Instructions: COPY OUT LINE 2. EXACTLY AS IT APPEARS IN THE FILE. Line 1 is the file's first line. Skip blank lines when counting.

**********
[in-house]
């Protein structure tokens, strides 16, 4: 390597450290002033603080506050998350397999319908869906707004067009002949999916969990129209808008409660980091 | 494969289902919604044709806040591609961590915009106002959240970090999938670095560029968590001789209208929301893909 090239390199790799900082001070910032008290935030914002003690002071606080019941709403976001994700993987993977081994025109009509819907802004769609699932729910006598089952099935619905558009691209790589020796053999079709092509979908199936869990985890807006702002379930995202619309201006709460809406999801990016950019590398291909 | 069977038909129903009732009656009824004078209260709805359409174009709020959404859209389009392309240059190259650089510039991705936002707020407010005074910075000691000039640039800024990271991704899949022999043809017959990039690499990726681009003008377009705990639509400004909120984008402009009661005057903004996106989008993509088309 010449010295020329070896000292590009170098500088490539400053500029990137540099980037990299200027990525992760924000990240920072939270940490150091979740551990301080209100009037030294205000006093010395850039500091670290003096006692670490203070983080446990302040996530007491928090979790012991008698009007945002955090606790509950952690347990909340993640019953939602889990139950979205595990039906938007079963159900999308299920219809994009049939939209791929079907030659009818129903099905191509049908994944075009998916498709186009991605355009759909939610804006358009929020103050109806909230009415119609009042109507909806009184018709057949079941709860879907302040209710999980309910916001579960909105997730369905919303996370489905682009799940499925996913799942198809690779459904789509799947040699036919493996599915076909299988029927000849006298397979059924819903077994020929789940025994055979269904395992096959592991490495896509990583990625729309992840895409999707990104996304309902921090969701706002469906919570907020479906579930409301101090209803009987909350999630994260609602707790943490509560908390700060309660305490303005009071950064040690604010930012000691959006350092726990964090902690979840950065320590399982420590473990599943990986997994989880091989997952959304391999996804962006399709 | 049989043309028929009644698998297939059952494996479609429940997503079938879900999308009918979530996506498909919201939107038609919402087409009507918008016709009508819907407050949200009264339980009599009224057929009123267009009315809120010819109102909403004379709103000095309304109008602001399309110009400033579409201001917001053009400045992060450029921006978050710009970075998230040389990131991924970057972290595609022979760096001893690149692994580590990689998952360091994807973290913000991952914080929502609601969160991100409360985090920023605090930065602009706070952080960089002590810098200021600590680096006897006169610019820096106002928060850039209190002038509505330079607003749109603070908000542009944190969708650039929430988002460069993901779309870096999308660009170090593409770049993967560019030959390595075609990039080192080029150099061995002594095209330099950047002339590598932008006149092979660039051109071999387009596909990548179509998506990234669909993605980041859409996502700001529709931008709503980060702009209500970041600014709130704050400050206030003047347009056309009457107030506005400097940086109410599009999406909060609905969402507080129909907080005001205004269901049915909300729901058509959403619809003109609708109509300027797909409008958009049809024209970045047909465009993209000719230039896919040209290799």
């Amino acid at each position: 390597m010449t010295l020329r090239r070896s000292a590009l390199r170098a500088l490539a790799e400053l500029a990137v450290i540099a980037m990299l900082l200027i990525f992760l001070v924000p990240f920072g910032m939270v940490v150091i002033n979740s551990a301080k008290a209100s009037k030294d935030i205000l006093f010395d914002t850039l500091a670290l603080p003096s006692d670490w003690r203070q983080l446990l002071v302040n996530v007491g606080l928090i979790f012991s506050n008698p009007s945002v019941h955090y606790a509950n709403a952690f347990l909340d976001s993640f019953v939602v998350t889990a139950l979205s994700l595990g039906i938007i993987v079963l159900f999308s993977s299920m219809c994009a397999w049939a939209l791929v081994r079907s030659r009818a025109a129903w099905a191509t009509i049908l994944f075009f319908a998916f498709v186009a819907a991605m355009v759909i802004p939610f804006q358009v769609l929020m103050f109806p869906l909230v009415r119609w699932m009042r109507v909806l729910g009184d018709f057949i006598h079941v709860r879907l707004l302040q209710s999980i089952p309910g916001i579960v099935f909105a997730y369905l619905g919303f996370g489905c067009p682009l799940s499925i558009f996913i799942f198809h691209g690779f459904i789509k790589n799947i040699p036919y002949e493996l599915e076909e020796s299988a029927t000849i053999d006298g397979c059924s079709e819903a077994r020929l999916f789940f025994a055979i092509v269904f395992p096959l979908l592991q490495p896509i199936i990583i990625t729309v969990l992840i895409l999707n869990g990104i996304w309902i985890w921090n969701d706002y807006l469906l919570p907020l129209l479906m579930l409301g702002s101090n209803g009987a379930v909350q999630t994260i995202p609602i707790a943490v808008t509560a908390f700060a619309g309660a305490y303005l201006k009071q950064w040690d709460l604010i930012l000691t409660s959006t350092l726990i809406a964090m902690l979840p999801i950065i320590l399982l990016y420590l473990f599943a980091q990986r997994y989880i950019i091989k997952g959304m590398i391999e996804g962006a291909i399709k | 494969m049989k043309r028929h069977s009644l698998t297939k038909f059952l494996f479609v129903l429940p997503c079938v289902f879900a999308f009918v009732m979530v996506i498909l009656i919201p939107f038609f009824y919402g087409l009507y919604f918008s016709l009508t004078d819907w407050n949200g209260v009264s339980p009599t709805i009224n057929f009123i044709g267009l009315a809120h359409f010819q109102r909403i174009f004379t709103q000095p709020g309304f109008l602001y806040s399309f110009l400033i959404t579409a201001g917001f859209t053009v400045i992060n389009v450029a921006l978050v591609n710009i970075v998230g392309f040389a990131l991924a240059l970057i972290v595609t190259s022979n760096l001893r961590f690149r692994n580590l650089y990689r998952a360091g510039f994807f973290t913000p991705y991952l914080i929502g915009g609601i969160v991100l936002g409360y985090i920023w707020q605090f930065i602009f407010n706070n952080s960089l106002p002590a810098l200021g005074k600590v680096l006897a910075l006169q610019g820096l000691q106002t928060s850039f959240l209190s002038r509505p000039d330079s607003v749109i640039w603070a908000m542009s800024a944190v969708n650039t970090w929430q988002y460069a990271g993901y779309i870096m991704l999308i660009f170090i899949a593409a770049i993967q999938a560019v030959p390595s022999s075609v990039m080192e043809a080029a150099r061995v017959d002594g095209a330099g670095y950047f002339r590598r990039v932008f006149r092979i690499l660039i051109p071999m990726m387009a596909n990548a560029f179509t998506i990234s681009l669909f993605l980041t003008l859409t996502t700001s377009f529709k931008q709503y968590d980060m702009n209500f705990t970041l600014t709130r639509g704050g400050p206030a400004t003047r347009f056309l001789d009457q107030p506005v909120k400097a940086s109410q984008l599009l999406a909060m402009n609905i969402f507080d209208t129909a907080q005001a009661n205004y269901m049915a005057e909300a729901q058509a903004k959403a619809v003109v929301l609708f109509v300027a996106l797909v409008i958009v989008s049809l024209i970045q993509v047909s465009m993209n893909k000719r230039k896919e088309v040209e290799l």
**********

């Protein structure tokens, strides 16, 4: 390597450290002033603080506050998350397999319908869906707004067009002949999916969990129209808008409660980091 | 494969289902919604044709806040591609961590915009106002959240970090999938670095560029968590001789209208929301893909 090239390199790799900082001070910032008290935030914002003690002071606080019941709403976001994700993987993977081994025109009509819907802004769609699932729910006598089952099935619905558009691209790589020796053999079709092509979908199936869990985890807006702002379930995202619309201006709460809406999801990016950019590398291909 | 069977038909129903009732009656009824004078209260709805359409174009709020959404859209389009392309240059190259650089510039991705936002707020407010005074910075000691000039640039800024990271991704899949022999043809017959990039690499990726681009003008377009705990639509400004909120984008402009009661005057903004996106989008993509088309 010449010295020329070896000292590009170098500088490539400053500029990137540099980037990299200027990525992760924000990240920072939270940490150091979740551990301080209100009037030294205000006093010395850039500091670290003096006692670490203070983080446990302040996530007491928090979790012991008698009007945002955090606790509950952690347990909340993640019953939602889990139950979205595990039906938007079963159900999308299920219809994009049939939209791929079907030659009818129903099905191509049908994944075009998916498709186009991605355009759909939610804006358009929020103050109806909230009415119609009042109507909806009184018709057949079941709860879907302040209710999980309910916001579960909105997730369905919303996370489905682009799940499925996913799942198809690779459904789509799947040699036919493996599915076909299988029927000849006298397979059924819903077994020929789940025994055979269904395992096959592991490495896509990583990625729309992840895409999707990104996304309902921090969701706002469906919570907020479906579930409301101090209803009987909350999630994260609602707790943490509560908390700060309660305490303005009071950064040690604010930012000691959006350092726990964090902690979840950065320590399982420590473990599943990986997994989880091989997952959304391999996804962006399709 | 049989043309028929009644698998297939059952494996479609429940997503079938879900999308009918979530996506498909919201939107038609919402087409009507918008016709009508819907407050949200009264339980009599009224057929009123267009009315809120010819109102909403004379709103000095309304109008602001399309110009400033579409201001917001053009400045992060450029921006978050710009970075998230040389990131991924970057972290595609022979760096001893690149692994580590990689998952360091994807973290913000991952914080929502609601969160991100409360985090920023605090930065602009706070952080960089002590810098200021600590680096006897006169610019820096106002928060850039209190002038509505330079607003749109603070908000542009944190969708650039929430988002460069993901779309870096999308660009170090593409770049993967560019030959390595075609990039080192080029150099061995002594095209330099950047002339590598932008006149092979660039051109071999387009596909990548179509998506990234669909993605980041859409996502700001529709931008709503980060702009209500970041600014709130704050400050206030003047347009056309009457107030506005400097940086109410599009999406909060609905969402507080129909907080005001205004269901049915909300729901058509959403619809003109609708109509300027797909409008958009049809024209970045047909465009993209000719230039896919040209290799």